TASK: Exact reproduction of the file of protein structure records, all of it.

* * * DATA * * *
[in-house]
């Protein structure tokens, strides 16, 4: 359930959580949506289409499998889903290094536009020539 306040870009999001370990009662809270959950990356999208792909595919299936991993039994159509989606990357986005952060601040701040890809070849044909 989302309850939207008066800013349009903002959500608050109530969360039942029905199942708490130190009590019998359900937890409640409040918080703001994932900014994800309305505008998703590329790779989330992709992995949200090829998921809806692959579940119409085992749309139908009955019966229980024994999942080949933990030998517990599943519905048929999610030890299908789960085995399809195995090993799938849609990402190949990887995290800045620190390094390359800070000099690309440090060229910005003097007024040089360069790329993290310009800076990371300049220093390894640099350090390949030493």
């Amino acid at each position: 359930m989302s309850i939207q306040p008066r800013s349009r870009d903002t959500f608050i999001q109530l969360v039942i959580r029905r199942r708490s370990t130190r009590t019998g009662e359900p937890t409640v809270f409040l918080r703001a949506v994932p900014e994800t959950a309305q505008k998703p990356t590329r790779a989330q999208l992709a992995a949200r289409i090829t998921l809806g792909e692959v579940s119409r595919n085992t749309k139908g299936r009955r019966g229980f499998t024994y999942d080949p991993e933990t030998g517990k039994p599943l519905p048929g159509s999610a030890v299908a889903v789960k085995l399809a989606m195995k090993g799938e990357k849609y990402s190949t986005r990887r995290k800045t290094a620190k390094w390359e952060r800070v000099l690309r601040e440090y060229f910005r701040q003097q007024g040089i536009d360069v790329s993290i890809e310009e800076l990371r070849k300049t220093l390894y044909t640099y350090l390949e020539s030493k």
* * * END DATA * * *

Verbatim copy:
[in-house]
């Protein structure tokens, strides 16, 4: 359930959580949506289409499998889903290094536009020539 306040870009999001370990009662809270959950990356999208792909595919299936991993039994159509989606990357986005952060601040701040890809070849044909 989302309850939207008066800013349009903002959500608050109530969360039942029905199942708490130190009590019998359900937890409640409040918080703001994932900014994800309305505008998703590329790779989330992709992995949200090829998921809806692959579940119409085992749309139908009955019966229980024994999942080949933990030998517990599943519905048929999610030890299908789960085995399809195995090993799938849609990402190949990887995290800045620190390094390359800070000099690309440090060229910005003097007024040089360069790329993290310009800076990371300049220093390894640099350090390949030493």
């Amino acid at each position: 359930m989302s309850i939207q306040p008066r800013s349009r870009d903002t959500f608050i999001q109530l969360v039942i959580r029905r199942r708490s370990t130190r009590t019998g009662e359900p937890t409640v809270f409040l918080r703001a949506v994932p900014e994800t959950a309305q505008k998703p990356t590329r790779a989330q999208l992709a992995a949200r289409i090829t998921l809806g792909e692959v579940s119409r595919n085992t749309k139908g299936r009955r019966g229980f499998t024994y999942d080949p991993e933990t030998g517990k039994p599943l519905p048929g159509s999610a030890v299908a889903v789960k085995l399809a989606m195995k090993g799938e990357k849609y990402s190949t986005r990887r995290k800045t290094a620190k390094w390359e952060r800070v000099l690309r601040e440090y060229f910005r701040q003097q007024g040089i536009d360069v790329s993290i890809e310009e800076l990371r070849k300049t220093l390894y044909t640099y350090l390949e020539s030493k």